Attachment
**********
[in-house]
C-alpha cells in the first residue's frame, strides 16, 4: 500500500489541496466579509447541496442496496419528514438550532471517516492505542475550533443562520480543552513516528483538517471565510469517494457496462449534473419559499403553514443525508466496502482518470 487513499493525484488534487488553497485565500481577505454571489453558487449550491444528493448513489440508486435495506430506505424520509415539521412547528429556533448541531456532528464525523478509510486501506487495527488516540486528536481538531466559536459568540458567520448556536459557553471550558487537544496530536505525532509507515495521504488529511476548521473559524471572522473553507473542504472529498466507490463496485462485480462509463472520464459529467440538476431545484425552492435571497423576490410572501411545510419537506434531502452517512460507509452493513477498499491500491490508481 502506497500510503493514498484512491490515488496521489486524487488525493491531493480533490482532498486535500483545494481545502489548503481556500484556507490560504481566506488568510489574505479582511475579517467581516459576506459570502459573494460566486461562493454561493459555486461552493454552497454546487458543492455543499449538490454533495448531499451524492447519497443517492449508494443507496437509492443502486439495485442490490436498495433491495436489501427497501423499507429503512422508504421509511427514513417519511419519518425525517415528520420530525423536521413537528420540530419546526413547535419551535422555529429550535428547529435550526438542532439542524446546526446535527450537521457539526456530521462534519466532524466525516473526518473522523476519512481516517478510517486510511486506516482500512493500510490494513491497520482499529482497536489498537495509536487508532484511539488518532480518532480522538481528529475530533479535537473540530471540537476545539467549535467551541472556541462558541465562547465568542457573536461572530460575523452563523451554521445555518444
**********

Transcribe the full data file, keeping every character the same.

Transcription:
[in-house]
C-alpha cells in the first residue's frame, strides 16, 4: 500500500489541496466579509447541496442496496419528514438550532471517516492505542475550533443562520480543552513516528483538517471565510469517494457496462449534473419559499403553514443525508466496502482518470 487513499493525484488534487488553497485565500481577505454571489453558487449550491444528493448513489440508486435495506430506505424520509415539521412547528429556533448541531456532528464525523478509510486501506487495527488516540486528536481538531466559536459568540458567520448556536459557553471550558487537544496530536505525532509507515495521504488529511476548521473559524471572522473553507473542504472529498466507490463496485462485480462509463472520464459529467440538476431545484425552492435571497423576490410572501411545510419537506434531502452517512460507509452493513477498499491500491490508481 502506497500510503493514498484512491490515488496521489486524487488525493491531493480533490482532498486535500483545494481545502489548503481556500484556507490560504481566506488568510489574505479582511475579517467581516459576506459570502459573494460566486461562493454561493459555486461552493454552497454546487458543492455543499449538490454533495448531499451524492447519497443517492449508494443507496437509492443502486439495485442490490436498495433491495436489501427497501423499507429503512422508504421509511427514513417519511419519518425525517415528520420530525423536521413537528420540530419546526413547535419551535422555529429550535428547529435550526438542532439542524446546526446535527450537521457539526456530521462534519466532524466525516473526518473522523476519512481516517478510517486510511486506516482500512493500510490494513491497520482499529482497536489498537495509536487508532484511539488518532480518532480522538481528529475530533479535537473540530471540537476545539467549535467551541472556541462558541465562547465568542457573536461572530460575523452563523451554521445555518444